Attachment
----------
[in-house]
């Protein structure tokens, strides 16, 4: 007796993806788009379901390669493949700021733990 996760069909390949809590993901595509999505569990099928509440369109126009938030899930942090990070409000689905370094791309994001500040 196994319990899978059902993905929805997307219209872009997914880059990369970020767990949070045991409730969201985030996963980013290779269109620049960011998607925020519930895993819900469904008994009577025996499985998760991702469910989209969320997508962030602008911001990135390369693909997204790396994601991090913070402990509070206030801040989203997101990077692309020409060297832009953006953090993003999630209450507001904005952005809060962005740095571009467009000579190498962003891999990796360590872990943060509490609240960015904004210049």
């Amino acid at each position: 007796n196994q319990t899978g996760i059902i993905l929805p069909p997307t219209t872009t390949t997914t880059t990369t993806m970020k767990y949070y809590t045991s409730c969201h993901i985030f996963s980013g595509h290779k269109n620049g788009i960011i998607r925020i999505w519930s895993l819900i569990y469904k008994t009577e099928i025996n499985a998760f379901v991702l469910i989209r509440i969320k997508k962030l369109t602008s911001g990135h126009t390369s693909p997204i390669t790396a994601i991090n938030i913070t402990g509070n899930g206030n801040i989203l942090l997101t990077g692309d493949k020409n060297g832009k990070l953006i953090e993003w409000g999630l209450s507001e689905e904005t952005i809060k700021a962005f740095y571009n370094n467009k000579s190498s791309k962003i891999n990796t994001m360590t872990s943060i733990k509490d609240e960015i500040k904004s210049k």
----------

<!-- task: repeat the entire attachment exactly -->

[in-house]
């Protein structure tokens, strides 16, 4: 007796993806788009379901390669493949700021733990 996760069909390949809590993901595509999505569990099928509440369109126009938030899930942090990070409000689905370094791309994001500040 196994319990899978059902993905929805997307219209872009997914880059990369970020767990949070045991409730969201985030996963980013290779269109620049960011998607925020519930895993819900469904008994009577025996499985998760991702469910989209969320997508962030602008911001990135390369693909997204790396994601991090913070402990509070206030801040989203997101990077692309020409060297832009953006953090993003999630209450507001904005952005809060962005740095571009467009000579190498962003891999990796360590872990943060509490609240960015904004210049």
């Amino acid at each position: 007796n196994q319990t899978g996760i059902i993905l929805p069909p997307t219209t872009t390949t997914t880059t990369t993806m970020k767990y949070y809590t045991s409730c969201h993901i985030f996963s980013g595509h290779k269109n620049g788009i960011i998607r925020i999505w519930s895993l819900i569990y469904k008994t009577e099928i025996n499985a998760f379901v991702l469910i989209r509440i969320k997508k962030l369109t602008s911001g990135h126009t390369s693909p997204i390669t790396a994601i991090n938030i913070t402990g509070n899930g206030n801040i989203l942090l997101t990077g692309d493949k020409n060297g832009k990070l953006i953090e993003w409000g999630l209450s507001e689905e904005t952005i809060k700021a962005f740095y571009n370094n467009k000579s190498s791309k962003i891999n990796t994001m360590t872990s943060i733990k509490d609240e960015i500040k904004s210049k």